So on the tails of that experience, I have my own children and the understanding that they should have opportunities for social interaction outside our family sphere.  The predicament is that I am highly aware of the challenges of trying to create summer friendships as a kid.  Vacation friendships are always hit or miss, and it always seems my kids find the "perfect companion" the day before we head home.

We haven't tried camp, but we go to the same vacation destination each year where a core group of regulars reside.  This poses it's own set of challenges when you have a core group of kids roaming the beach and neighborhood like their own little island, where parents seem to live in their own parallel world until something goes wildly wrong.  This week, that was a bunch of kids tormenting and repeatedly pantsing another child while simultaneously having a rock throwing 'war'.  My guess is this is not what my son's teachers had in mind when they recommended social interaction over the summer.  Yet at other times, moments of harmony occur around looking for turtles in the bog, explaining how to tie a fly, or the all American backyard baseball game.

So here I am straddling the helicopter parent vs. keep your child out of harms way with as little interference as possible line.  Glad that at least one boy had the sense to walk away from a bad situation, greatful neither child was involved in the commotion, I am left uneasy.  I would hope one day they would have the courage to speak out against bullying behavior, or what I am sure some parents think of as "boys will be boys" that got a little out of hand.  I think standing up to a group of ten boys you don't see often or know well is a bit much to ask of an 8 & a 10 year old.  Right now though, I am just happy they came out unharmed and a little wiser.


Like Riding a Bike

It has been so long since I posted, I feel like I fell off my bike and am afraid to get back on.  In response to that feeling I am just going to start typing here directly in this blog, (no draft 1, draft 2, final draft), hit publish and hope for the best!!  I feel like I need to just dive in, the way I have had to since summer vacation began just one week ago.  It never occured to me, when I went back to work this school year, that I would feel like  I had fallen off the parenting bike once summer came along plopping at home once again with all three of my children.  That sounds a bit drastic perhaps, because I didn't really crash at parenting during the school year, but now that summer is here I definitely have had to rediscover my balance with new summer routines.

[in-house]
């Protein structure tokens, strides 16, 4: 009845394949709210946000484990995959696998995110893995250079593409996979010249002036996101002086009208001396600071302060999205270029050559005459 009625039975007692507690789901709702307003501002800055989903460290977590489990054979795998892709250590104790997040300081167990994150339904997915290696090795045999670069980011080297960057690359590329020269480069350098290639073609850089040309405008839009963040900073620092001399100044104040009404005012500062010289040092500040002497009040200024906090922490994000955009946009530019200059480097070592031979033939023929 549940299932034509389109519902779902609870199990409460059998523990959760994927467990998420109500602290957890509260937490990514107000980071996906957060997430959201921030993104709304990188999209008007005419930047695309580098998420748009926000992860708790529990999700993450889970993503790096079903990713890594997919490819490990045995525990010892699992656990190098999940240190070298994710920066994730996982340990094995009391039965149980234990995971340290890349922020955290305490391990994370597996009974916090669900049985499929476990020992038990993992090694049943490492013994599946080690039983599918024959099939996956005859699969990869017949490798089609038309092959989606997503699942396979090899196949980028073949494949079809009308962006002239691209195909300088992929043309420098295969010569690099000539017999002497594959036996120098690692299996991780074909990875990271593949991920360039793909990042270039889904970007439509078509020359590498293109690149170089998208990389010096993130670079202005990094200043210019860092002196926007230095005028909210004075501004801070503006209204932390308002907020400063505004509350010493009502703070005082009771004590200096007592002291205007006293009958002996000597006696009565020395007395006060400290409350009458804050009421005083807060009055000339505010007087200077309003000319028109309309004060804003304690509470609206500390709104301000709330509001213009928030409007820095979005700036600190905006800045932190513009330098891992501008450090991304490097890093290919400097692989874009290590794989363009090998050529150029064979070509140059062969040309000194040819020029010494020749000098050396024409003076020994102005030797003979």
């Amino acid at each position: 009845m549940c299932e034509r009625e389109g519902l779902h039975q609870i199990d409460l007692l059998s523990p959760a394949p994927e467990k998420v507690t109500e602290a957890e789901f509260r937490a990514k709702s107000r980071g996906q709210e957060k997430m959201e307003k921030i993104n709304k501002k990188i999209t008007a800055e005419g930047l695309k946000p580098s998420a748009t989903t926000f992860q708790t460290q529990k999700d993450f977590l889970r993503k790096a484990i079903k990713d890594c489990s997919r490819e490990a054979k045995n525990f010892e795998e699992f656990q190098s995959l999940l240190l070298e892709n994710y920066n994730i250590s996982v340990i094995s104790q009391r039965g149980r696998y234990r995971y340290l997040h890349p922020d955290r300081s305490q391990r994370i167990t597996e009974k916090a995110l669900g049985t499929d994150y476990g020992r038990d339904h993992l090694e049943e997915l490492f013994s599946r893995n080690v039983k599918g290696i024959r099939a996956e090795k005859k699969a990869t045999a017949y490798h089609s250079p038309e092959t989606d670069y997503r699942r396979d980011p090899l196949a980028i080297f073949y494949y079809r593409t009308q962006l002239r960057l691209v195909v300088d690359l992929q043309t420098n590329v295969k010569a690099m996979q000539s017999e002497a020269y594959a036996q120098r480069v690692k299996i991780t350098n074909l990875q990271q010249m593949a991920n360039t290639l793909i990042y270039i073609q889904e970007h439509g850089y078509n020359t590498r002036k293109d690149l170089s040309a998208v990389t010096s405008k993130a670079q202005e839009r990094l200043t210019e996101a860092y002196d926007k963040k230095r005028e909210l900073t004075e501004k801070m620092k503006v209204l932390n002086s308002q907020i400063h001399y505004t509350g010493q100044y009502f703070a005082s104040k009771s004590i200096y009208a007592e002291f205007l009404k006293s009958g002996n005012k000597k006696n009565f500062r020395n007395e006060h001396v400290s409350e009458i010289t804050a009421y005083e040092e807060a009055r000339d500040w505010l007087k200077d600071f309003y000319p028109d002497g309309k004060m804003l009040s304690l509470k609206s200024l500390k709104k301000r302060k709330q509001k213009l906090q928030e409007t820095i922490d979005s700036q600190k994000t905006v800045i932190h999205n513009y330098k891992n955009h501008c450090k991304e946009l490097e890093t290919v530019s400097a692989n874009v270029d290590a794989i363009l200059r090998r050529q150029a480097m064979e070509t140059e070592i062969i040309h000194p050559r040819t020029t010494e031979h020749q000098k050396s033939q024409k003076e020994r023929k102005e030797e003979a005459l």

We are all adjusting to less structured time and renegotiating our boundaries.  With the school behind them for two months or so, home, library and the world are now our classrooms (says Teacher Mom).  Social emotional goals for my kids are being reestablished within the framework of family.  Limits on computer and tablet time were first on my list for boundary setting.  After a daylong 'cleanse' (no tech devices for the day), which began with half a day of whining and pleading, my boys finally got together and actually started playing, inventing, and creating like the good ol days.  Yesterday, they even worked together on a story, (should I mention it is called "A Time to Kill"  and is about the Blue team and Red team kicking each other in the "nuts". . .  It's early in the summer yet, give me a little time. . .)

Of course the thing that I struggle with the most is how to balance my own time.  Do I sit and enjoy coffee and read blog posts in the morning? do Yoga?  do Dishes?  Do I fold laundry or play hide and seek?  Do I only go in the pool for the soul purpose of providing a hanging post for my 4 year old or do I establish "float time"?  (4 year old swims in her floaty while mom floats on the tube in the warm sun)  Do I let the boys bring their tech devices to the library while the 4 year old and I participate in preschool storytime so all hell doesn't break loose and I have to haul all their sorry butts out of there. . . again.  Heck YES!!!  But then I insist they find new reading material for the week when I can supervise.

So here I am starting out week 2 of summer vaca and restoring balance to my family bicycle.  I am establishing little routines for my family for the summer like squeaking yoga in during "Daniel Tiger", swimming in the morning, and reading time in the afternoon, an art project here and there.  We are again talking about the "Golden Rule" and that it is about stopping the bird poop instead of spreading it.  (If a bird poops on our head (someone hurts us or makes us upset) we have a choice of being nasty to that person or others because we are upset (essentially spreading the poop).  Or we can choose to stop the poop in it's tracks and only pass along goodness, friendliness, and love.  Not the most pretty analogy, but I think my boys understood the Golden Rule for the first time ever, or at least laughed trying. . .

Just as an endnote, I wanted to pass along this tidbit for those of you helping your kids establish summer routines.  A Reading Specialist I met this year told her students (so I am telling you) to read over the summer in an intersting way.  She said, "If you want to stay at your present reading level, Read 6 books over the summer.  For every book after that you can increase your reading level for the Fall."  Even at one book a week that sounds pretty good and gives your kids and you a tangible goal for the summer.